Three-quarters of a century after he was killed during the surprise Japanese attack on Pearl Harbor, the remains of a young Navy sailor finally are heading home to Kansas.
Lewis Lowell Wagoner was a 20-year-old Navy seaman second class when he perished and was declared missing after the Dec. 7, 1941, attack that propelled the United States into World War II. Wagoner was aboard the USS Oklahoma when that battleship, along with other U.S. warships, was doomed by torpedoes while helplessly moored in Pearl Harbor.
Wagoner’s body, unidentified at the time, eventually was recovered, along with several hundred fellow shipmates. All of them were buried as “unknowns” in a Hawaii cemetery. But last year, the U.S. military dug up the mass graves and began a painstaking push by special military laboratories to put names to the remains, using pre-war dental records and modern advances in DNA testing.
Wagoner’s remains will be flown to Wichita on Friday, Oct. 7. A memorial service is scheduled for Saturday, Oct. 8, at Smith Mortuary in Haysville, with interment scheduled later that day in Whitewater.
Family ties nearly gone
Lewis Wagoner was the oldest of eight boys. His picture was always on display at his parents’ house and, later, at his youngest brother’s house.
A lone surviving brother, Carl Wagoner, 87, lives in Syracuse, Utah.
While saying “it’s a joy that we’re finally able to bring Uncle Lewis home,” 70-year-old Wichita niece Linda Guinn called it bittersweet in that only one sibling is able to see it happen.
“When his brothers all were younger, they were always talking about Lewis and wondering if he could ever be brought home,” said Doris Wagoner, Lewis Wagoner’s sister-in-law. Her husband – Merle Wagoner, a Navy veteran of the Korean War – died three years ago at the age of 79.
Three months after Merle Wagoner died in 2013, Doris Wagoner said, she received a phone call saying there was a possibility the remains might be identified. Her husband, she said, was only 7 when the Pearl Harbor attack occurred on Dec. 7, 1941, and he did not have any significant memories of his oldest brother.
Day that lives in infamy
The USS Oklahoma was in berth F-5 of Battleship Row on Dec. 7, 1941. The ship took three torpedo hits within minutes after the attack began shortly before 8 a.m. In all, it took nine torpedo blows.
In less than 12 minutes, the ship rolled over, trapping many of the sailors. Thirty-two men were rescued via holes cut through the hull, but 415 sailors and 14 Marines didn’t make it.
All told, more than 2,400 sailors, Marines and soldiers died in the Pearl Harbor attack that sank or damaged 21 U.S. vessels. The Oklahoma’s casualties were second only to the USS Arizona, which lost 1,177 men.
The Pentagon has offered no public account about how Wagoner died, though Guinn said a shipmate friend of Wagoner’s has said the two men dived off the torpedo-ravaged ship into the water ablaze with leaking oil and fuel. The friend survived and since has died; Wagoner was “not a good swimmer” and was never seen alive again, Guinn said.
On Sept. 30, the Defense POW/MIA Accounting Agency announced that scientists identified Wagoner’s remains through dental comparisons and DNA that matched two brothers, who relatives said supplied genetic samples to the military about a decade ago.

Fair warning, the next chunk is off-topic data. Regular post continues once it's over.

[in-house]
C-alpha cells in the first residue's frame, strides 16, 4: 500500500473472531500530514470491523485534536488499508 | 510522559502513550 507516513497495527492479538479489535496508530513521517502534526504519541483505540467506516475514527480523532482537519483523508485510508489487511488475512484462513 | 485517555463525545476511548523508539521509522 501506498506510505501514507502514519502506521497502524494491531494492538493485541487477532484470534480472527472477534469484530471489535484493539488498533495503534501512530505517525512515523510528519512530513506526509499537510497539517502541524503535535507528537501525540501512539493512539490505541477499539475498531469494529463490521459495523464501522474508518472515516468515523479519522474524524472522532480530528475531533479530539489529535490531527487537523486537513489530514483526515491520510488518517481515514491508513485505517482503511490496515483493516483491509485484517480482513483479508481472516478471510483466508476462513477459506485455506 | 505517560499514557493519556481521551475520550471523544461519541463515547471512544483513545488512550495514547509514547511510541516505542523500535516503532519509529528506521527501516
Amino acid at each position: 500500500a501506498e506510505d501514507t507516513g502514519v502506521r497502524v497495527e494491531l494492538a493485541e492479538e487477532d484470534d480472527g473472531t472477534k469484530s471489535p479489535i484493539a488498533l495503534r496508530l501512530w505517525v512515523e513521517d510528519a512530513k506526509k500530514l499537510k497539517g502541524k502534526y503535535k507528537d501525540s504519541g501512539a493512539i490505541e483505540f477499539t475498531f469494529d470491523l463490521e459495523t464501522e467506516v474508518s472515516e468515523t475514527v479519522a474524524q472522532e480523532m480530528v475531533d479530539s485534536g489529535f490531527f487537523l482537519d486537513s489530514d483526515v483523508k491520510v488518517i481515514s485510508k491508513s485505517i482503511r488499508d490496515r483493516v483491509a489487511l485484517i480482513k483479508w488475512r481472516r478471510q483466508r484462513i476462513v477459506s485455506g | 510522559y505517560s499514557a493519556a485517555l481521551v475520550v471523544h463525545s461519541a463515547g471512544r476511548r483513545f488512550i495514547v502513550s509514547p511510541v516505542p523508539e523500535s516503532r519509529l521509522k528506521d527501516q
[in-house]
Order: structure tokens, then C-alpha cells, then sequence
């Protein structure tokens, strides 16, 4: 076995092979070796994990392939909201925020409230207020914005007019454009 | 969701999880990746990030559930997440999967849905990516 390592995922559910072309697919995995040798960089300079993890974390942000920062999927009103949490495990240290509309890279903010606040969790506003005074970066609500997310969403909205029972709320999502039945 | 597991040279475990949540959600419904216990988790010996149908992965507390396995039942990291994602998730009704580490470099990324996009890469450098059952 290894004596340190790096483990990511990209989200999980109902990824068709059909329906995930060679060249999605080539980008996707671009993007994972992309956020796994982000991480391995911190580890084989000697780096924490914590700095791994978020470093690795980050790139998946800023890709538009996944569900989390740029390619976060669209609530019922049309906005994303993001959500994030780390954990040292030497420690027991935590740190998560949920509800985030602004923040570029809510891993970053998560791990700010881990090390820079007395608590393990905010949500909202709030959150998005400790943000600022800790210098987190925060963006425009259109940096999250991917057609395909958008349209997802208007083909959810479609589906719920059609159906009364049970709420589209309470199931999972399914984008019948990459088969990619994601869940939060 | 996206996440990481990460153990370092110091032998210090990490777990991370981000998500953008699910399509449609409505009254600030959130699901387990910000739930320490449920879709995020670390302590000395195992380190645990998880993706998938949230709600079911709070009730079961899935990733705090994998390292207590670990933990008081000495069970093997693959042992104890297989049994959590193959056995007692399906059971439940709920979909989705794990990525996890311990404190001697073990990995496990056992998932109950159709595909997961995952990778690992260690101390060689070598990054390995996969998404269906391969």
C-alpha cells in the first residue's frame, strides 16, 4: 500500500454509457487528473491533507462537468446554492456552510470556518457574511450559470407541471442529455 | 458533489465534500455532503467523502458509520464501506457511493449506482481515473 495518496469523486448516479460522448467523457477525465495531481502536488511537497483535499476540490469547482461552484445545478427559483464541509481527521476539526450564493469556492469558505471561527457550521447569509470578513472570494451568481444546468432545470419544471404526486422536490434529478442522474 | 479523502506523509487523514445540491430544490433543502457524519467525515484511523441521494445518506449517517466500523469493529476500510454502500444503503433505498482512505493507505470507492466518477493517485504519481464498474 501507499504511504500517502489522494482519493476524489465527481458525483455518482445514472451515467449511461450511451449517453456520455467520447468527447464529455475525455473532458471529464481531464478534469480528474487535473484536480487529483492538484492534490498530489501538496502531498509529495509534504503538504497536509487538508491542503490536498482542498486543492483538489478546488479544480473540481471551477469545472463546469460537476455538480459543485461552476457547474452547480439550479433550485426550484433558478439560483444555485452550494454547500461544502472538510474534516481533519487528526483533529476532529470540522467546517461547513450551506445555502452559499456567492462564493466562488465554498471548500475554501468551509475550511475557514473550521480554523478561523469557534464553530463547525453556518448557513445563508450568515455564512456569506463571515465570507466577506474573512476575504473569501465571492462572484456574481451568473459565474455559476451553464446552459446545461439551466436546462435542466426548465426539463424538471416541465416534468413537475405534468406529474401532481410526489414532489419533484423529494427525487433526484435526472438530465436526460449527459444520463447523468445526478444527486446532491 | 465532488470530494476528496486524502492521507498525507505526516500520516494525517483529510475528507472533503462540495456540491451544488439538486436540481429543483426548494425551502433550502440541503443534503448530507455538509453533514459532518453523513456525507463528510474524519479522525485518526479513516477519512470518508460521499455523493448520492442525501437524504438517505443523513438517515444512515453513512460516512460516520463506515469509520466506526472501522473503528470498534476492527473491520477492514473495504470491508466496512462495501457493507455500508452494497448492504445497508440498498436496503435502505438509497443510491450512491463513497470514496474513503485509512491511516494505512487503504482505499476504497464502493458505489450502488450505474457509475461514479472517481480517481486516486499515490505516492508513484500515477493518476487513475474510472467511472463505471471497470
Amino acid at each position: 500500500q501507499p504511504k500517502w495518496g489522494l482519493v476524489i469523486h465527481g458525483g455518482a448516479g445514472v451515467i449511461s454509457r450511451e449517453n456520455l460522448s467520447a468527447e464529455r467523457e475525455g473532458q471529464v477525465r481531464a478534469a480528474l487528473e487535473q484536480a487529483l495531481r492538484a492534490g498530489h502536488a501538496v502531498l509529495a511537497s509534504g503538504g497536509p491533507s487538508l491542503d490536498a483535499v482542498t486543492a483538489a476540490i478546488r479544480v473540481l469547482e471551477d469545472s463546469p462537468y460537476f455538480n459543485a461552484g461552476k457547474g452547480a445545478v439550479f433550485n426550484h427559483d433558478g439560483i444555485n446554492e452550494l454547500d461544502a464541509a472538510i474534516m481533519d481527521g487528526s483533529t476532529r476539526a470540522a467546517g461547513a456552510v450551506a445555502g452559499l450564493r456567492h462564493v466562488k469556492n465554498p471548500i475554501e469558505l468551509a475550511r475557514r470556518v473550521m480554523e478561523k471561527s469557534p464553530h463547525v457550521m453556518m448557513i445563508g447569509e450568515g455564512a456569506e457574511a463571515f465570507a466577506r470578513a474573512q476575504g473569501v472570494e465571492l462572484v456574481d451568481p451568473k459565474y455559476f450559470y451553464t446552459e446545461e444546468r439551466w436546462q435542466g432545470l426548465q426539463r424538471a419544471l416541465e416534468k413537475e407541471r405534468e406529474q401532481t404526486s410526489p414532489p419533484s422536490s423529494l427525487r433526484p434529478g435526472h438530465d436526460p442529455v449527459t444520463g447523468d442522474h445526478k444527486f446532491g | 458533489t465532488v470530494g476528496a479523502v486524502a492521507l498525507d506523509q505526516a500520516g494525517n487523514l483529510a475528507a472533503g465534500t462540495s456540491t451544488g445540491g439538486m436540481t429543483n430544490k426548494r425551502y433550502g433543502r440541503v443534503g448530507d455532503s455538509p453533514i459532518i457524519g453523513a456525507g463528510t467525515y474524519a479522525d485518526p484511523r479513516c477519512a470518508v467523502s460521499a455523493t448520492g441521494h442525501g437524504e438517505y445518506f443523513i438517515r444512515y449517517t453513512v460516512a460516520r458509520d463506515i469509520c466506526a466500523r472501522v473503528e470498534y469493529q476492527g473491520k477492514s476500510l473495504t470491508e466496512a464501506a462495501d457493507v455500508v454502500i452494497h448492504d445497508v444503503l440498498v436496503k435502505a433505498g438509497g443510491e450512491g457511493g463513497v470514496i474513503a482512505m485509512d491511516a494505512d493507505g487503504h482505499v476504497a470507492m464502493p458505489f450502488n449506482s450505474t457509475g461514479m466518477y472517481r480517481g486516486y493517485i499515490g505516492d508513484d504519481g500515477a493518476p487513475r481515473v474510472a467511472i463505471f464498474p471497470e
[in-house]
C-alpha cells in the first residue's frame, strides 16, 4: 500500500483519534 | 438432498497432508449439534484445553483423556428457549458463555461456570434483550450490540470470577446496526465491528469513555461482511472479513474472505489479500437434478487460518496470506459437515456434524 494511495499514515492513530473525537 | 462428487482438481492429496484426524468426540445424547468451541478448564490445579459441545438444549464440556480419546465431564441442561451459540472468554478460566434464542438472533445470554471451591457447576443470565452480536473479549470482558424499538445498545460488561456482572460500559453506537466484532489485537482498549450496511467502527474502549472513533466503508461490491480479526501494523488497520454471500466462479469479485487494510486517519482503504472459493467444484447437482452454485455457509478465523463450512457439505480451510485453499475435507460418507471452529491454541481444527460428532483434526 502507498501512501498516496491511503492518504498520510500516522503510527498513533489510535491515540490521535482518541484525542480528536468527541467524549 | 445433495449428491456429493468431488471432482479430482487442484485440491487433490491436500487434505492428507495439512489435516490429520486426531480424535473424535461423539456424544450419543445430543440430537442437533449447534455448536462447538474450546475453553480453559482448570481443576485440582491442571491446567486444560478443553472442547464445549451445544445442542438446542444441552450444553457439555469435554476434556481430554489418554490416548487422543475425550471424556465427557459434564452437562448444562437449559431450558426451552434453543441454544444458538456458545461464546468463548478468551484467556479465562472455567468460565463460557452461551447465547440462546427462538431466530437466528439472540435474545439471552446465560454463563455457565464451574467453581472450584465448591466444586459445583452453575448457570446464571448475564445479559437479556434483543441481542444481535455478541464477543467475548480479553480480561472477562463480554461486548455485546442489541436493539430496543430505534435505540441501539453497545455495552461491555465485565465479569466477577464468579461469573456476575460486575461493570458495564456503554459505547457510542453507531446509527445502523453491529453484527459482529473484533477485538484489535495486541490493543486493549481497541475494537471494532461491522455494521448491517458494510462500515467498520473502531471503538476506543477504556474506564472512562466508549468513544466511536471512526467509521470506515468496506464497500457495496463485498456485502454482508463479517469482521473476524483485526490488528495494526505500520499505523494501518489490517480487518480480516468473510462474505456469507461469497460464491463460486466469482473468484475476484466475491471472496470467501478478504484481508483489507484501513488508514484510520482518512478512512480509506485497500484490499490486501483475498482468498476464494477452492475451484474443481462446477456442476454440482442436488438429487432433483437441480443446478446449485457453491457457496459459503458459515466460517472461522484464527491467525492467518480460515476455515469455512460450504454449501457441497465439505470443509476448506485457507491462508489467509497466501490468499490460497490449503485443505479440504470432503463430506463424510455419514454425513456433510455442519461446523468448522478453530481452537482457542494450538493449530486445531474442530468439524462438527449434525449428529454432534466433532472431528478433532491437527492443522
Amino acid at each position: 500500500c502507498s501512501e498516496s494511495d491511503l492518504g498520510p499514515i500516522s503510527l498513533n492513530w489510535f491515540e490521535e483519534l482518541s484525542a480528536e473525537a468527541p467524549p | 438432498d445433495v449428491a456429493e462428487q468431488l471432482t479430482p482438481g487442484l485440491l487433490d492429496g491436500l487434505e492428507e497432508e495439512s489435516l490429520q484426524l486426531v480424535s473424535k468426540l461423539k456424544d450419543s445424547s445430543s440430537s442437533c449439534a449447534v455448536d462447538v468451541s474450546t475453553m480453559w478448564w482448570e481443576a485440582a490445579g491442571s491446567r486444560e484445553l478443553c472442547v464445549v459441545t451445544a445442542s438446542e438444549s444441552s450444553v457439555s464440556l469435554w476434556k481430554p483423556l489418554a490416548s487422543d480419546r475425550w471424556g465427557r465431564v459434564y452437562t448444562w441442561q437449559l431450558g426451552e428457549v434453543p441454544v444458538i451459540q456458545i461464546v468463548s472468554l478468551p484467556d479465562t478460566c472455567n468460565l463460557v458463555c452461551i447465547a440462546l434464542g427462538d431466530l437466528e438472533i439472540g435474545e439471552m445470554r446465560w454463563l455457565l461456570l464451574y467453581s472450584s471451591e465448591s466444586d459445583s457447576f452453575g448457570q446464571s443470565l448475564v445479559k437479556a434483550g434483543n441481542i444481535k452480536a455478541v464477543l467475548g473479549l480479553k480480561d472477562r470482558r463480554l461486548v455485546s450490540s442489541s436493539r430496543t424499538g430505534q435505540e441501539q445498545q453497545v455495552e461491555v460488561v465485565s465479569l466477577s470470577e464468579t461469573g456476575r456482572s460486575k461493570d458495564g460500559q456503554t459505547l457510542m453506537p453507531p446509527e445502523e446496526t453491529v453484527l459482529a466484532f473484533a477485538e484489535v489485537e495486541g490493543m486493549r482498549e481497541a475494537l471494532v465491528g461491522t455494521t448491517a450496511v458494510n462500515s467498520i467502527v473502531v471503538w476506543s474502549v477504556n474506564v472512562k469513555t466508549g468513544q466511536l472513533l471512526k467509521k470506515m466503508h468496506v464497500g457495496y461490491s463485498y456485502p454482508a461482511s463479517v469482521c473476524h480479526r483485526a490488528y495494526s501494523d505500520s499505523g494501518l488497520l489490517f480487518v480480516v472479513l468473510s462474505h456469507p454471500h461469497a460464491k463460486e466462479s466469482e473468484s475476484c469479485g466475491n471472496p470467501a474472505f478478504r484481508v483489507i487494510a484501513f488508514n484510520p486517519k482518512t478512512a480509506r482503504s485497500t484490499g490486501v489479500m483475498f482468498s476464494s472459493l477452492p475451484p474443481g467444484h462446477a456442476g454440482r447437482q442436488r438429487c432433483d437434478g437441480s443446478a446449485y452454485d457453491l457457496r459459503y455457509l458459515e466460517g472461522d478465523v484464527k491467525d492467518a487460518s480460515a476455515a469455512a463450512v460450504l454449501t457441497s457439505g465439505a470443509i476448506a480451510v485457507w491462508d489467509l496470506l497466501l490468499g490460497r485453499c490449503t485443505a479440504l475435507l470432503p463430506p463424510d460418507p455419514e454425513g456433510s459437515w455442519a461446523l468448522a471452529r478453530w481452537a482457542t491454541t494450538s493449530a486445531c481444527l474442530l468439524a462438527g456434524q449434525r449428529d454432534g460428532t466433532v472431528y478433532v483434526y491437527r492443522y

The same day, the agency also announced it had identified the remains of Navy Lt. j.g. Aloysius Schmitt of St. Lucas, Iowa, who was also aboard the Oklahoma. A visitation was held for the chaplain Wednesday in his hometown and a burial will be held in Dubuque, Iowa, on Saturday, The Telegraph Herald newspaper reported.
Schmitt was among a group of sailors who discovered a small porthole as the ship was filling with water. He had the chance to escape but refused and hoisted others through the porthole and out to safety, according to the newspaper.
Identifying the remains
The Navy spent more than two years recovering remains from the Oklahoma, eventually laying them to rest in mass graves in the National Memorial Cemetery of the Pacific in an extinct volcanic crater known as Punchbowl. But last year, the Pentagon’s Defense POW/MIA Accounting Agency began unearthing the remains from 45 gravesites, disinterring 61 caskets, many containing comingled remains of multiple people.
“When we get through a conflict or war and we clean up the battlefields, we need to do everything within our power for the fullest possible accounting of our missing in action and those held as prisoners of war,” said Jim Denison, a district POW/MIA chairman in the Wichita area. “When I am gone, I want this to carry on. This issue is not over.”
“I’ve practically lost all my Pearl Harbor survivors,” said Denison, an honorary member of the Pearl Harbor Survivors Association, whose 75th anniversary is this year. “So I have families. We still have close to 1,800 people still missing from Pearl Harbor.”
Since the early 1990s, the Department of Defense DNA Registry has conducted a massive program to catalog the DNA of current and past members of the armed forces.
The remains of 35 crew members were positively identified in the years immediately following the attack. But 429 sailors and Marines were listed as killed or missing. In 1949, a military board classified their remains as nonrecoverable.
But in May, Navy Seaman 2nd Class Dale Pearce, who was serving on board the USS Oklahoma when the attack occurred, had his remains identified and returned home to Dennis, Kansas. There may be more remains to come, Denison said.
Wagoner family members say Lewis Wagoner will receive full military honors. A bronze grave marker – noting the Missouri-born serviceman’s status as a Purple Heart recipient – already awaits him in a row of final resting places for three of his seven brothers.
“It was a hardworking family. I think it is great he is finally coming home,” said nephew Ron Wagoner.